How to Push Git Branch to Remote
Branches are a great way of working on something new as it provides developers an independent workspace where they can try out things without worrying about affecting the rest of the project. When working with other collaborators, we will have to share our code with them. This is done by pushing our local branches to a central remote repository. Other developers can then pull these branches and view the changes made by us. Let's learn how to push branches to a remote repository.
Git Push command is used to push our local changes to the remote repository. Remember to first pull the changes from the remote repository before pushing. This updates our local branch with any new changes that were made to the remote branch by some other developer. If the commits of the remote branch are not present on our local branch then Git will block the push. We can force a push in such situations by using the -f or --force options but it is not recommended as the changes of the remote branch will be lost.
The following image illustrates the above scenario. We can see that Git rejects the push and suggests that we first pull the changes from the remote repository.
We also need to have a remote connection with the repository where we are trying to push. Use the Git Remote Add command to add a new remote.
$ git remote add <remote-name> <remote-repo-url>
We are ready to use the Git Push command. Let's look at the different scenarios and learn how to push local branches in these cases.
Pushing a Local Branch
Consider the case where we have a remote branch called feature and we have a copy of that branch in our local repository with the same name(feature). We have added a few commits to this branch and now we want to push it. To do this, we need to run the Git Push command and enter the remote name and the name of the branch we are trying to push(feature, in this case).
$ git push <remote> <branch-name>
The follows image shows the output of the above command.
Pushing to a Branch with Different Name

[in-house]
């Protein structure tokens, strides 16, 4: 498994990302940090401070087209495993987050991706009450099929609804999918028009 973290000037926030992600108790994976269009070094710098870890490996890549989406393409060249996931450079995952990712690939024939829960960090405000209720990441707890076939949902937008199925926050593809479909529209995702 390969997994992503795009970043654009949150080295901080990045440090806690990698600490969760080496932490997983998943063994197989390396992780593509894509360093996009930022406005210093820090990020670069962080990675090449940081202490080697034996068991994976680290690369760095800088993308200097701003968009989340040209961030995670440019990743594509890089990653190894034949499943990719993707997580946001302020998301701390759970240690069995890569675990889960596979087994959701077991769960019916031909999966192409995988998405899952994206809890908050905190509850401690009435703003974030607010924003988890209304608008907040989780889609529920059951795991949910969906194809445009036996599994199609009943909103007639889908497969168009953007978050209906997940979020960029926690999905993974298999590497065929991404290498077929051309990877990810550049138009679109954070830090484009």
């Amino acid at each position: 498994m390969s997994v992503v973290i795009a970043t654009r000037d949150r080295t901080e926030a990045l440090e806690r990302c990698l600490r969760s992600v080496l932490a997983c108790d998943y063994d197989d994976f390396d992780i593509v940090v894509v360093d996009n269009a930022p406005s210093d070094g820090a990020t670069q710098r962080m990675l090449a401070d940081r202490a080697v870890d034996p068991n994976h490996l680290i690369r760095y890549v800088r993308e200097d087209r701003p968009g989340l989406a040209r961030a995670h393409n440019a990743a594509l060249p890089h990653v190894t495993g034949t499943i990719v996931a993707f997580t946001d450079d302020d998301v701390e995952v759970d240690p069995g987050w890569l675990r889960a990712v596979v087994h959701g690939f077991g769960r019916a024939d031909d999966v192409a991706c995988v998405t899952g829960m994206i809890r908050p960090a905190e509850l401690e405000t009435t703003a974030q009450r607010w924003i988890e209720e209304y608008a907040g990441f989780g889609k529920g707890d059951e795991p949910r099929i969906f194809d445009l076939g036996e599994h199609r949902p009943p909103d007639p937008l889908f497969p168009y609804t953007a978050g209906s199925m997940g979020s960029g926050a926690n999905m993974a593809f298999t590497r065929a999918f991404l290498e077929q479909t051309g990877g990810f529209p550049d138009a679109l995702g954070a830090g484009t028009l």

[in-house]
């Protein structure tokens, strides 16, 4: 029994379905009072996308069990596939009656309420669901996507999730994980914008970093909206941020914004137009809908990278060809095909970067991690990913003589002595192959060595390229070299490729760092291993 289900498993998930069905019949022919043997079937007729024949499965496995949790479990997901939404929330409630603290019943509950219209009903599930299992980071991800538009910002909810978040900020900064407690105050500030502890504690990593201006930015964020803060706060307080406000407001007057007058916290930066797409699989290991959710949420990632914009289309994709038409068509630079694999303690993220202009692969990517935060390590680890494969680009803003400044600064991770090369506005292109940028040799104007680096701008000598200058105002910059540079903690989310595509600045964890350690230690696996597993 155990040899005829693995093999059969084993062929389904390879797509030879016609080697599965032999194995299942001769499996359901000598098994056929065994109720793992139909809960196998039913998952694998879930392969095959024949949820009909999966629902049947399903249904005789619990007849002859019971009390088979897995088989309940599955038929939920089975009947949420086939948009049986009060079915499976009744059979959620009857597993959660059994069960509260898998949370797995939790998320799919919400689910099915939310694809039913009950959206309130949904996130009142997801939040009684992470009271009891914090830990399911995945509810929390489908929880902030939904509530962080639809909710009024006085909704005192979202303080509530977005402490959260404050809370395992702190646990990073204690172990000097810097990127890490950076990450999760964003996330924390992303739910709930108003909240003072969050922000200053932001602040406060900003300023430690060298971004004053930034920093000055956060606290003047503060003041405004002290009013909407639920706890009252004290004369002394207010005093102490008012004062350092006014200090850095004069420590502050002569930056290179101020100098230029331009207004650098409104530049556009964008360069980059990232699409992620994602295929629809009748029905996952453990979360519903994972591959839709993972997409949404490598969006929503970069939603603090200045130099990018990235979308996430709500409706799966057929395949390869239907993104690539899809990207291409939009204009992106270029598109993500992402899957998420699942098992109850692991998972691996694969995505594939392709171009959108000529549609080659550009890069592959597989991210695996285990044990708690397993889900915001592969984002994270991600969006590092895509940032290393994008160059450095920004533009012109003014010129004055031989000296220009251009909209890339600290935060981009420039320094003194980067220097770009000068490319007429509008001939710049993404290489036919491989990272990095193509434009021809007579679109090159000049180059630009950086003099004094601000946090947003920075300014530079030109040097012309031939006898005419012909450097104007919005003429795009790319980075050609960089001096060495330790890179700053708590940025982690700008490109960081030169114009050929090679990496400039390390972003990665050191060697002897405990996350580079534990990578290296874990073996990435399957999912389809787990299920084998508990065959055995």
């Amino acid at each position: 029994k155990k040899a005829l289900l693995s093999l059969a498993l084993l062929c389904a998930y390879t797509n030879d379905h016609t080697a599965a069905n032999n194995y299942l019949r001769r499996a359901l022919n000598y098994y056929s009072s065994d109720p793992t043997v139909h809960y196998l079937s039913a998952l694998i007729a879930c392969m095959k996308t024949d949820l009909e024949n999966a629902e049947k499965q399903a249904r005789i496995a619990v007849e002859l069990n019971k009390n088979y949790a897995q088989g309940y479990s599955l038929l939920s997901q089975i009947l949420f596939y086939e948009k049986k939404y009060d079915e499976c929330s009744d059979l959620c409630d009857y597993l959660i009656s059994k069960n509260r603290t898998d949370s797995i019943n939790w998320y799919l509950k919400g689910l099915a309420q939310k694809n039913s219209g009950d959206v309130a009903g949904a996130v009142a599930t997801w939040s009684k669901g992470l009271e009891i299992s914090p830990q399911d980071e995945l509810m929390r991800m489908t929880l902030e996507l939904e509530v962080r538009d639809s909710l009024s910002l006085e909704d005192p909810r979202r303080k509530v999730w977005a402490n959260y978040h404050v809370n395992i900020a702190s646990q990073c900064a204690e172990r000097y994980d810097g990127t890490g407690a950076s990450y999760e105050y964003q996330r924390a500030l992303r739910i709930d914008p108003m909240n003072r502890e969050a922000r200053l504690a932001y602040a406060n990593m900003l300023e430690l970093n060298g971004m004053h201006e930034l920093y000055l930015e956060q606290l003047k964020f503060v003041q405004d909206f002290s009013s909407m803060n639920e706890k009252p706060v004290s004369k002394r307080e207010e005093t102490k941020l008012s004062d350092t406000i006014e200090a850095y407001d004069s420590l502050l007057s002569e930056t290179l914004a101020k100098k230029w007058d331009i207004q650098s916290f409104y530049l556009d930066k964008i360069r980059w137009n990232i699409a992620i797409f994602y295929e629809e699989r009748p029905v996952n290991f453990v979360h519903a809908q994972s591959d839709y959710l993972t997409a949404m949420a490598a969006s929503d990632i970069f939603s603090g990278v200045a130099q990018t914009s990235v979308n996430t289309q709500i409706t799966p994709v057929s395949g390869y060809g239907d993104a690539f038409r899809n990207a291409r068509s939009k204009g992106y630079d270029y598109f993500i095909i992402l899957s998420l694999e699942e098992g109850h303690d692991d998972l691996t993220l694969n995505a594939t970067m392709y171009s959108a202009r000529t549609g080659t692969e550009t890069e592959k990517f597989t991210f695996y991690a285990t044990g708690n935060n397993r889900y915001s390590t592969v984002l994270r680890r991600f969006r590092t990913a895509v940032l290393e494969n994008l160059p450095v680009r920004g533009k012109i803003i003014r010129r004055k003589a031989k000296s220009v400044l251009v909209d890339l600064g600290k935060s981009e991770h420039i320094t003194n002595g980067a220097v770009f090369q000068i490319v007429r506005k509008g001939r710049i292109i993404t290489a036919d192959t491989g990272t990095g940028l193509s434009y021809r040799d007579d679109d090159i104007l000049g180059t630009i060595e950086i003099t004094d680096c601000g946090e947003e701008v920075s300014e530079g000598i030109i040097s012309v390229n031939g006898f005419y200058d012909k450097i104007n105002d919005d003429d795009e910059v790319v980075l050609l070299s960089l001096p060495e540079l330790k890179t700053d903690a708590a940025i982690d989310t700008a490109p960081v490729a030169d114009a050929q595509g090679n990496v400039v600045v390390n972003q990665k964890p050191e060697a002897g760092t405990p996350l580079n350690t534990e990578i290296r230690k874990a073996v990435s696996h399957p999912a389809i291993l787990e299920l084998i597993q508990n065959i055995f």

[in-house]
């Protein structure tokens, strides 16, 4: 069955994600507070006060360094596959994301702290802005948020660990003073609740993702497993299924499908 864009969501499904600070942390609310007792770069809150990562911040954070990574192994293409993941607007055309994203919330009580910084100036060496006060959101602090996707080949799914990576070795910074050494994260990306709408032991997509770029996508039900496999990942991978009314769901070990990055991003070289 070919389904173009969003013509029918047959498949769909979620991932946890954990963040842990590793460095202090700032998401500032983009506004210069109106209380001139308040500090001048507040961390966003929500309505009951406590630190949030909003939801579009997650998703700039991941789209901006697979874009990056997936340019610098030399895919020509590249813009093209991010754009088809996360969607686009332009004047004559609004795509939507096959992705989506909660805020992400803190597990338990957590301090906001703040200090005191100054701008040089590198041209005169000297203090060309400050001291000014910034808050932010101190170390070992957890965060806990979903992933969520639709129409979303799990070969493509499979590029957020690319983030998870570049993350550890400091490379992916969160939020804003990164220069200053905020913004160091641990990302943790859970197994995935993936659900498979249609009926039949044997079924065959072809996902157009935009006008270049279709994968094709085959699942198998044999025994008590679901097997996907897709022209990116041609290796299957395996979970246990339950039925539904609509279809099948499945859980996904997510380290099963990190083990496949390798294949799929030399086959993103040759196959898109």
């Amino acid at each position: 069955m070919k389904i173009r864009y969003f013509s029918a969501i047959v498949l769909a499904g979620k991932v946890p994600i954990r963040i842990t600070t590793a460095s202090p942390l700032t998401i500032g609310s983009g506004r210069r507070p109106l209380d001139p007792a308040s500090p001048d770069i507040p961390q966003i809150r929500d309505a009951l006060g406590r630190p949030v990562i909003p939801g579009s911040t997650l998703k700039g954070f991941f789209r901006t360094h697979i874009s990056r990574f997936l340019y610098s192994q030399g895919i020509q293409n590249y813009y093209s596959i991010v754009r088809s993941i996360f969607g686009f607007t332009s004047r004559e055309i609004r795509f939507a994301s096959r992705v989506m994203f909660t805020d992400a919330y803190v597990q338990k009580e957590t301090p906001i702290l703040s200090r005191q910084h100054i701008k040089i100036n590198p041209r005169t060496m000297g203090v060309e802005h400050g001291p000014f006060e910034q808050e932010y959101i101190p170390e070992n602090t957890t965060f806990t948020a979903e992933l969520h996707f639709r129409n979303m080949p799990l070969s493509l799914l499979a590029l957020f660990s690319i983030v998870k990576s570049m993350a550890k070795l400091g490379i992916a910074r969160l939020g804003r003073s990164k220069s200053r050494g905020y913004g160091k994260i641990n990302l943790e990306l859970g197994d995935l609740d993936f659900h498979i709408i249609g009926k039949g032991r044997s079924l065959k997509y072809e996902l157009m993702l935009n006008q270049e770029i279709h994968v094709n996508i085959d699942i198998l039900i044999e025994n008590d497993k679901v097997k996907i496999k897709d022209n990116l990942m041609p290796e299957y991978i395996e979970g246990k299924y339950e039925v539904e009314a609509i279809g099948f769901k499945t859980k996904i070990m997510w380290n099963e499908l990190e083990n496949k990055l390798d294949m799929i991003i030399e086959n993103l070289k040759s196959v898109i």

There may be cases where the name of our local branch is different from the name of the remote branch where we want to push. In this case, we can use :(colon) to separate the local branch name from the remote branch name. Note that Git will only push if all the changes of the remote branch are present in the local branch.
$ git push <remote> <local-branch-name>:<remote-branch-name>
Setting Upstream Branches
It is a bit tedious to enter the remote name and the branch name every time, we want to push to the remote repository. A solution to this problem is to set upstream branches for our local branches. By doing this Git will automatically know the remote and the branch to which we are trying to push.
All we have to do is switch to the branch that we want to push and run a simple Git Push command. Another advantage of upstream branches is that we can easily compare our remote branch and local branch by using the Git Status command.
We can set up an upstream connection the first time, we are pushing a branch by using the -u or the --set-upstream command.
$ git push --set-upstream <remote> <branch-name>
Now, we no longer need to use the remote name and branch name in the future when trying to push this branch.
We will often Push our local branches to a remote repository when working in a team and collaborating with other developers. Git Push command is used to push branches to the remote repository. One thing to keep in mind before pushing is that our local branch should have all the commits that were made to the remote branch. If this is not the case then Git will block a push. We can avoid this by pulling before pushing. It is also a good idea to set upstream branches as they make it very easy to push and pull and also helps us to compare remote and local branches.